IT WAS midafternoon when the breakdown came. It resulted in a sudden call and clamor of voices, a signal to the engineer, a slackening down of the soap-polished belt, and a gradual subsidence of the golden pencils of grain straw cascading from the huge wind-stacker’s spout.
"That’s what comes, I s’pose, o’ gearin’ you sloth-lovin’ hoboes too high.” said “Sunset’’ Stevens, blinking through the strong light at the disabled machinery.
“’Ow too 'igh ?’’ protested a sleepyeyed little Englishman in a pair of frayed-out army puttees, that left him as ragged-legged as a Shanghai. He was averse to new ways ; for. years before, at home, he liad threshed grain on a barn Hoor, with flails.
“I mean, son,” languidly answered the lean man with the prairie squint, “that you've got to work willin’ in the West. and work quick, or you ain't workin’ at all.’’
“To ’ell with workin’ quick,” remarked the placid and sleepv-eyed wanderer in the old army puttees.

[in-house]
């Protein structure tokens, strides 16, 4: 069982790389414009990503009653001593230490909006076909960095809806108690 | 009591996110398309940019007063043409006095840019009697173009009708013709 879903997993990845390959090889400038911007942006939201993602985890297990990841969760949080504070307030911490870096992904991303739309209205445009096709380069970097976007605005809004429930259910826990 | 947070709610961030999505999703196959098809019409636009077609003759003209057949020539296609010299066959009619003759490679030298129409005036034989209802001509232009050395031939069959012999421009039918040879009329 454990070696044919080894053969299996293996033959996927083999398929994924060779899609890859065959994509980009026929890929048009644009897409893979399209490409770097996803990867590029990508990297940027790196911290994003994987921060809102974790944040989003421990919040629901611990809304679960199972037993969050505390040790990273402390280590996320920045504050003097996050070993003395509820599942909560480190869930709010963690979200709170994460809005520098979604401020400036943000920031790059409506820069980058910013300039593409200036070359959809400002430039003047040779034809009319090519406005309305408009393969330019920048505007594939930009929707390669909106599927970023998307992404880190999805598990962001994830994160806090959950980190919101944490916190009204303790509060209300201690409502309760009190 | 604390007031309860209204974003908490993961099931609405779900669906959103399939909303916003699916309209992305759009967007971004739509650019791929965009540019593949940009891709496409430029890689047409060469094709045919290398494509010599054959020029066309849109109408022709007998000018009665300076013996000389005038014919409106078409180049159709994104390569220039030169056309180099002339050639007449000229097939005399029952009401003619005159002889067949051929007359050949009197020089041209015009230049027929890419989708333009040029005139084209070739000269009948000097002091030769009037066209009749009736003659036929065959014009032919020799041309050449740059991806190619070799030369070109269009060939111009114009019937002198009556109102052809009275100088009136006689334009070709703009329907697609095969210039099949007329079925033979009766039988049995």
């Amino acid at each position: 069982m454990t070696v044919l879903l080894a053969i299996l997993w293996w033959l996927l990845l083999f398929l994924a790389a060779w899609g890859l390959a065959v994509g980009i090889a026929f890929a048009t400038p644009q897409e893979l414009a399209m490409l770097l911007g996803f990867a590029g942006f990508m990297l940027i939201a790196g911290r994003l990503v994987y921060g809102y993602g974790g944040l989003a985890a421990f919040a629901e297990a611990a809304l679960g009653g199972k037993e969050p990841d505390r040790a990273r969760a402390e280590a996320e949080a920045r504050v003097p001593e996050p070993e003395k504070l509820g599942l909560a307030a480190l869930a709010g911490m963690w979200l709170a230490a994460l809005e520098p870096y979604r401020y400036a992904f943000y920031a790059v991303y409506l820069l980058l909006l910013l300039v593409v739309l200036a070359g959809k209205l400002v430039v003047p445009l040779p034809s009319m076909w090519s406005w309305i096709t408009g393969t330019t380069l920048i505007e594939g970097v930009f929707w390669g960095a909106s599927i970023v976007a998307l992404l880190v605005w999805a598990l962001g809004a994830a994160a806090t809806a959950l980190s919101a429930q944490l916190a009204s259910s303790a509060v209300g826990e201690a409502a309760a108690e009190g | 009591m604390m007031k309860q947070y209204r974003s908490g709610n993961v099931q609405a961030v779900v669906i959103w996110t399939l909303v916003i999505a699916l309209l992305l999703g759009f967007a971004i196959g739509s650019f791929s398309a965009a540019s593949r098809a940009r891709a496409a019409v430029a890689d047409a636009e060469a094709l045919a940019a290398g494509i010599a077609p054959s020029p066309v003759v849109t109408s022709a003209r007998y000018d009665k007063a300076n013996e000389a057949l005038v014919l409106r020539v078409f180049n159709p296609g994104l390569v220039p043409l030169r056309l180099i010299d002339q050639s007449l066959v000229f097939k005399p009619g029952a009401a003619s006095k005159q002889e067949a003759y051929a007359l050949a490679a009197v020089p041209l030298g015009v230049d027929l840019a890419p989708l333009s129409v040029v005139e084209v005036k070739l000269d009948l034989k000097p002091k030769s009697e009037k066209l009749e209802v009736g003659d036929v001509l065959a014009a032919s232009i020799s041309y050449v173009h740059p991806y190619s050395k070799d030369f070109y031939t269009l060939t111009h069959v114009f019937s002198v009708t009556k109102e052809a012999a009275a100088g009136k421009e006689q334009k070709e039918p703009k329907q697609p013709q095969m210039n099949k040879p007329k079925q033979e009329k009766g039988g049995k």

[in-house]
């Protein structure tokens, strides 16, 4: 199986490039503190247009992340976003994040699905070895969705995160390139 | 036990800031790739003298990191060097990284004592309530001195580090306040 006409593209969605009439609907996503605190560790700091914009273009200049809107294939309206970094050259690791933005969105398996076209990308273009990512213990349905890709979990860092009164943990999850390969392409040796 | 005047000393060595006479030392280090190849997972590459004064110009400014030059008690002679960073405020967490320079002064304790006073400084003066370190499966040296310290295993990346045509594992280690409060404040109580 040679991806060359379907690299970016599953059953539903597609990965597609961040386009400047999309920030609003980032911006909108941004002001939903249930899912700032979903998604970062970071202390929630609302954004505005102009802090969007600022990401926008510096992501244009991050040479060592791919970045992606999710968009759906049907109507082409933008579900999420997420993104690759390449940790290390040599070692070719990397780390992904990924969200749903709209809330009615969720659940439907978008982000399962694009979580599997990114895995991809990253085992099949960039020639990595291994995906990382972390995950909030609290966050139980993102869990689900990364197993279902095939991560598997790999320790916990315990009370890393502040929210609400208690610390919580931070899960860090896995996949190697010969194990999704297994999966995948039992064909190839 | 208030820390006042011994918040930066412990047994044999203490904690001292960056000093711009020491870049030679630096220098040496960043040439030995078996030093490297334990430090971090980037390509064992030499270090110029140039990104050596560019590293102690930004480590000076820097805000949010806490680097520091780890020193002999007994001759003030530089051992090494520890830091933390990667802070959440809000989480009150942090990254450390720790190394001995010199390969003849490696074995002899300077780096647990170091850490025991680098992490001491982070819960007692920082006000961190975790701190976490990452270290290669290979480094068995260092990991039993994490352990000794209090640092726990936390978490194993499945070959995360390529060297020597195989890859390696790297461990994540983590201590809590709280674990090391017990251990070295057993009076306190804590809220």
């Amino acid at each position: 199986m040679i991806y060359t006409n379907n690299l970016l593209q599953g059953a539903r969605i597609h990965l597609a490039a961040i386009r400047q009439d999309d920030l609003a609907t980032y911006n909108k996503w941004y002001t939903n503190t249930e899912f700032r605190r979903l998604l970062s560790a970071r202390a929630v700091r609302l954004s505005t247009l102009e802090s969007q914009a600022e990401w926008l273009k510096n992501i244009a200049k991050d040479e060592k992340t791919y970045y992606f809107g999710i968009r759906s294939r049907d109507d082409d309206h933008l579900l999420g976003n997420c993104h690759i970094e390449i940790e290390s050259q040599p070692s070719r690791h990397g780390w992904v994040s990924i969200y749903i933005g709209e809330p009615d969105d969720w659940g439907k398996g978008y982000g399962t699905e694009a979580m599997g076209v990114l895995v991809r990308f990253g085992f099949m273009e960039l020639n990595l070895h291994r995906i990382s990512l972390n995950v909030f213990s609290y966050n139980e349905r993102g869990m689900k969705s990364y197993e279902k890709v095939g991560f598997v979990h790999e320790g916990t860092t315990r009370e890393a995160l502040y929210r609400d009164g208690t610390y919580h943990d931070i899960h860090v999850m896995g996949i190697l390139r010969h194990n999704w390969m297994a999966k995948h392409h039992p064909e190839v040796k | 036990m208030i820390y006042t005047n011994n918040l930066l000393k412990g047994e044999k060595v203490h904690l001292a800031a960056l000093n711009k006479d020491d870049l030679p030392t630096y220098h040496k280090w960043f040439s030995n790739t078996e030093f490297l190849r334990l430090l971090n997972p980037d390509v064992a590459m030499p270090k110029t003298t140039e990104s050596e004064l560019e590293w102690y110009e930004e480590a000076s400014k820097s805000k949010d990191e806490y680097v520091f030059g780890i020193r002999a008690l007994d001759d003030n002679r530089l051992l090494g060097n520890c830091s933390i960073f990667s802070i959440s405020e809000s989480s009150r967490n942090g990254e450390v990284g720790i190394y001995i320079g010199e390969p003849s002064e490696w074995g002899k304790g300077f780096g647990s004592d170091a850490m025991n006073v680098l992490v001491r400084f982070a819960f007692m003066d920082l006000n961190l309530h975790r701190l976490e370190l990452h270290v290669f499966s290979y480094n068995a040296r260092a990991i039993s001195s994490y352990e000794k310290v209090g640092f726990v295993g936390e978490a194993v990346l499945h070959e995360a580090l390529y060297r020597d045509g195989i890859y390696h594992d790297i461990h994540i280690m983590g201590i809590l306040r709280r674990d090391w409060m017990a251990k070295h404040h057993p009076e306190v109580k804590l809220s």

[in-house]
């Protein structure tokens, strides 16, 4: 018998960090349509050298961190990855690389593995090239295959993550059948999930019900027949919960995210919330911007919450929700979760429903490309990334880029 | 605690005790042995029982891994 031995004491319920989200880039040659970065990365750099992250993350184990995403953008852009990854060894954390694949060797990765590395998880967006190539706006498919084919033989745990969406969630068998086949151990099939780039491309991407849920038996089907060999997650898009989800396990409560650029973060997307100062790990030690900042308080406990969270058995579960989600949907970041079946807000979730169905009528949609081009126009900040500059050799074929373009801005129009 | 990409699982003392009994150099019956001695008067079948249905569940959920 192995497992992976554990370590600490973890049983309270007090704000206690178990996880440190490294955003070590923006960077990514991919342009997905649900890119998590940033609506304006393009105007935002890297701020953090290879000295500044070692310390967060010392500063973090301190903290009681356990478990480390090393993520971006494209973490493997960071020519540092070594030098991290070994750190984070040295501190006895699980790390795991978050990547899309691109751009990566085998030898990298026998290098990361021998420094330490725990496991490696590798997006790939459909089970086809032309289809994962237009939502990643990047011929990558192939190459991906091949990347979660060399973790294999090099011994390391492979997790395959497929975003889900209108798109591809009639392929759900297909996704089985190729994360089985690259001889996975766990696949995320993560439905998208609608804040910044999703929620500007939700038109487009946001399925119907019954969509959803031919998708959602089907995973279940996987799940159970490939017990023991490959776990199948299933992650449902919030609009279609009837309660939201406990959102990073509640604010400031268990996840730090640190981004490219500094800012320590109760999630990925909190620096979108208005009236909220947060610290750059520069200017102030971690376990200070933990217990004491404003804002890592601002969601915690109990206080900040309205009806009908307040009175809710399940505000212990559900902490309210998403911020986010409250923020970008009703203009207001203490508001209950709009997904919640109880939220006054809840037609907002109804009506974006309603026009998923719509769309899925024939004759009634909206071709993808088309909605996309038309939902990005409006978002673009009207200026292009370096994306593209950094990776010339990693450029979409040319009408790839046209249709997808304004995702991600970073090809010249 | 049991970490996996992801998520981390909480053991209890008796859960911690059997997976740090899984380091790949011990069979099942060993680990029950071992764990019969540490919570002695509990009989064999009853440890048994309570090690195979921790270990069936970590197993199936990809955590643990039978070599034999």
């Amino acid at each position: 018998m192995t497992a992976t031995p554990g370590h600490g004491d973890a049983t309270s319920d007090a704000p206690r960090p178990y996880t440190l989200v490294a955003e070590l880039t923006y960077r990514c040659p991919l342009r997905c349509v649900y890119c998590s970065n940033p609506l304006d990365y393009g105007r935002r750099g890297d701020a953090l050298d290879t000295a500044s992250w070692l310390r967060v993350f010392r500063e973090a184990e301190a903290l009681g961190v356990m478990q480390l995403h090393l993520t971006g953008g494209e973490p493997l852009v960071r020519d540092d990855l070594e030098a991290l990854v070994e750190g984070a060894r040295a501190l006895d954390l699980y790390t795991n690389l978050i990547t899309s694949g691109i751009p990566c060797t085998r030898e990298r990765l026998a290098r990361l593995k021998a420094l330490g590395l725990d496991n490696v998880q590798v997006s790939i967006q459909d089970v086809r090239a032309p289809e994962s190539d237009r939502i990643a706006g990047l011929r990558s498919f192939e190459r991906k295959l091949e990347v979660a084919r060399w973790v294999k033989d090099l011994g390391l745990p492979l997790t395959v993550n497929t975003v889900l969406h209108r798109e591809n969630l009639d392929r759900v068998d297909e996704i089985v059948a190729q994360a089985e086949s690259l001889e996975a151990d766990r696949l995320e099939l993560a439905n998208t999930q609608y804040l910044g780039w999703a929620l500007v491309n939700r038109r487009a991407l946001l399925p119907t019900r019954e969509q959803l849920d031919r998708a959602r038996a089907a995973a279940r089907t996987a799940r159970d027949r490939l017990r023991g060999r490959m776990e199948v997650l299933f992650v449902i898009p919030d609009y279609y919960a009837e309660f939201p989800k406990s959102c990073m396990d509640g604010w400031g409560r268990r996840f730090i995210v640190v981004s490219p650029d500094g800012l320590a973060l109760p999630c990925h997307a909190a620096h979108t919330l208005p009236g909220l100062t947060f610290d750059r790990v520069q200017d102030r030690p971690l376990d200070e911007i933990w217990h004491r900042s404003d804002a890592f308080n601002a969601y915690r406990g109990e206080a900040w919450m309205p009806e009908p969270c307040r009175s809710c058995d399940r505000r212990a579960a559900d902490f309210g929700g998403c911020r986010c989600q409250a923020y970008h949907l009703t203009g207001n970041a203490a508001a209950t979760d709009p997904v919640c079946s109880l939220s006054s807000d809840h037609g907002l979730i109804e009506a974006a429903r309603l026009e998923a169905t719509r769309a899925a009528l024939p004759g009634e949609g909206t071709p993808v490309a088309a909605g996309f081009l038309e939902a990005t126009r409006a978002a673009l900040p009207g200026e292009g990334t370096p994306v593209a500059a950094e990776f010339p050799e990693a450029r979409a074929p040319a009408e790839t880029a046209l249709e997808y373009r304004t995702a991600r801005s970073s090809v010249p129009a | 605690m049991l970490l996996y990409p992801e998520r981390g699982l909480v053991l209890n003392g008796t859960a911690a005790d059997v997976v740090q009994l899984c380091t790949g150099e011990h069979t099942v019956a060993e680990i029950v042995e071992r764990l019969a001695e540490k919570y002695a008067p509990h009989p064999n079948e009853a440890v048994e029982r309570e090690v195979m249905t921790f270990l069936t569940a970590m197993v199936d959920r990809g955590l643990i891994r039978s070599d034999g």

“That’s what them Brisco boys was always a-preachin,,” murmured Sunset indifferently, staring up into the robin’s-egg dome of the sky.
“Wrhat Brisco boys?” asked the man from the East. And, in the shadow of the huge wind-stacker, Sunset Stevens was prevailed upon to explain how lack and Andy Brisco came into prominence as exponents of the frontier labor problem and its possibilities.
“These two Brisco bov ,” said Sunset. lolling back on his bed of yellow
wheat straw, “were two broken-up sheepmen from down New Mexico way. They’d ambled up across the line, lookin’ for cheap land and a locality where deputy-sheriffs weren’t recognized: They went moseyin’
round till they got hold of three hundred acres o’ sod at Little Dip, right alongside the railway tracks. Still havin’ money to burn, they negotiated a plowin’ and seedin’ gang, and had ’em turn over their whole farm and put her in Number One Manitoba Hard. Thev likewise invested in a full line o’ harvestin’ machinery, and a newfangled portable shack o’ corrugated iron, and a half dozen good teams o’ horses. Then things kind o’ came to a stop. Their energy just kind o’ petered out. They sat around that shack porch smokin’ Mexican cigarettes, and figgerin’ out just how much money they were a-goin’ to make out of that wheat crop.